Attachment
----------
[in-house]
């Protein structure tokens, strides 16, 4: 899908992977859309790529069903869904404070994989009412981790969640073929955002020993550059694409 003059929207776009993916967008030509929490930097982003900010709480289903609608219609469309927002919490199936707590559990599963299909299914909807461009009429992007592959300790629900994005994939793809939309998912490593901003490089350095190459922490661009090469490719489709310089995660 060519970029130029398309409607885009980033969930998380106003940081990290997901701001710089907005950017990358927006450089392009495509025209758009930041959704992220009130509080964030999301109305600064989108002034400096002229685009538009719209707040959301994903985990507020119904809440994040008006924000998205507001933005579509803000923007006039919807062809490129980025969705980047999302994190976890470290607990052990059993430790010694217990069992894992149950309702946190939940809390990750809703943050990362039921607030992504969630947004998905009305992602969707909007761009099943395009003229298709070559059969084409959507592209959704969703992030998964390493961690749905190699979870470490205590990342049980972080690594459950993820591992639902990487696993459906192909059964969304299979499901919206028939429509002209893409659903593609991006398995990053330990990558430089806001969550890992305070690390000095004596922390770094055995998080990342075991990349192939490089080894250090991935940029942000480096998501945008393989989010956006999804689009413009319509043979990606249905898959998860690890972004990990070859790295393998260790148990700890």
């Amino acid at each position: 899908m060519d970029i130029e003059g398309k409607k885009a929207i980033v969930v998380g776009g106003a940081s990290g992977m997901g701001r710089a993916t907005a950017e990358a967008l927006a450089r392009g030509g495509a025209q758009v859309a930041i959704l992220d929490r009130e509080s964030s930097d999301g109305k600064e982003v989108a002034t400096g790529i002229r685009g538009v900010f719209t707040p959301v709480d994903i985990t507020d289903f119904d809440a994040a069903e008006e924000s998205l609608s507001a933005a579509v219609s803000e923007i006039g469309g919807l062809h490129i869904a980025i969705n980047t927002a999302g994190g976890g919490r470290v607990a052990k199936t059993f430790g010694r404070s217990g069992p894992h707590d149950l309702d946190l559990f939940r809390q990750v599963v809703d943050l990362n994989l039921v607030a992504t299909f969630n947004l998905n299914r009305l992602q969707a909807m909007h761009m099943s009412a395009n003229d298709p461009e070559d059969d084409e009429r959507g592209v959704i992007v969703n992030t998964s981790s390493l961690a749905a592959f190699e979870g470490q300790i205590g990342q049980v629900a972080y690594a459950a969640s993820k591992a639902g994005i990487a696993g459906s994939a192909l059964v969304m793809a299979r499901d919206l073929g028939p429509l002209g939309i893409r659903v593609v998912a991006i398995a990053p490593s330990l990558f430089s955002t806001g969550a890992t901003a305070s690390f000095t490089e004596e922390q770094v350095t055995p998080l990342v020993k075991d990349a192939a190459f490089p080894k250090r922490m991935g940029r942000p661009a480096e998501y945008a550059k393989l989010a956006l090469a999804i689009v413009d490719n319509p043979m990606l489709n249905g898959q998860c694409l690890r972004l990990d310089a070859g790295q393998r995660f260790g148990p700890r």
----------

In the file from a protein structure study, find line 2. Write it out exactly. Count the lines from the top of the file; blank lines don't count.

């Protein structure tokens, strides 16, 4: 899908992977859309790529069903869904404070994989009412981790969640073929955002020993550059694409 003059929207776009993916967008030509929490930097982003900010709480289903609608219609469309927002919490199936707590559990599963299909299914909807461009009429992007592959300790629900994005994939793809939309998912490593901003490089350095190459922490661009090469490719489709310089995660 060519970029130029398309409607885009980033969930998380106003940081990290997901701001710089907005950017990358927006450089392009495509025209758009930041959704992220009130509080964030999301109305600064989108002034400096002229685009538009719209707040959301994903985990507020119904809440994040008006924000998205507001933005579509803000923007006039919807062809490129980025969705980047999302994190976890470290607990052990059993430790010694217990069992894992149950309702946190939940809390990750809703943050990362039921607030992504969630947004998905009305992602969707909007761009099943395009003229298709070559059969084409959507592209959704969703992030998964390493961690749905190699979870470490205590990342049980972080690594459950993820591992639902990487696993459906192909059964969304299979499901919206028939429509002209893409659903593609991006398995990053330990990558430089806001969550890992305070690390000095004596922390770094055995998080990342075991990349192939490089080894250090991935940029942000480096998501945008393989989010956006999804689009413009319509043979990606249905898959998860690890972004990990070859790295393998260790148990700890």